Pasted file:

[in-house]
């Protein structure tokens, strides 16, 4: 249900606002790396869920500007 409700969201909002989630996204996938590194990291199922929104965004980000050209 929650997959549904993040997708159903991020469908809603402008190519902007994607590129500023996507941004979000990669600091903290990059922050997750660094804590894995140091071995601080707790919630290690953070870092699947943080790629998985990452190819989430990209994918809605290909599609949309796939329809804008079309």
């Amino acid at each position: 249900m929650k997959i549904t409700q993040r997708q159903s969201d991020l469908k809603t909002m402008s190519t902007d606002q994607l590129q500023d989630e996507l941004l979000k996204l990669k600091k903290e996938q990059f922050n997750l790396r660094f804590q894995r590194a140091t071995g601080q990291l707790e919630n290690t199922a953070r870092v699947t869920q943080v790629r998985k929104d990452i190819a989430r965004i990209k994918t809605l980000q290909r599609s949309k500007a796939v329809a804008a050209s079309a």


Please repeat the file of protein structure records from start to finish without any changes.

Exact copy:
[in-house]
């Protein structure tokens, strides 16, 4: 249900606002790396869920500007 409700969201909002989630996204996938590194990291199922929104965004980000050209 929650997959549904993040997708159903991020469908809603402008190519902007994607590129500023996507941004979000990669600091903290990059922050997750660094804590894995140091071995601080707790919630290690953070870092699947943080790629998985990452190819989430990209994918809605290909599609949309796939329809804008079309």
């Amino acid at each position: 249900m929650k997959i549904t409700q993040r997708q159903s969201d991020l469908k809603t909002m402008s190519t902007d606002q994607l590129q500023d989630e996507l941004l979000k996204l990669k600091k903290e996938q990059f922050n997750l790396r660094f804590q894995r590194a140091t071995g601080q990291l707790e919630n290690t199922a953070r870092v699947t869920q943080v790629r998985k929104d990452i190819a989430r965004i990209k994918t809605l980000q290909r599609s949309k500007a796939v329809a804008a050209s079309a």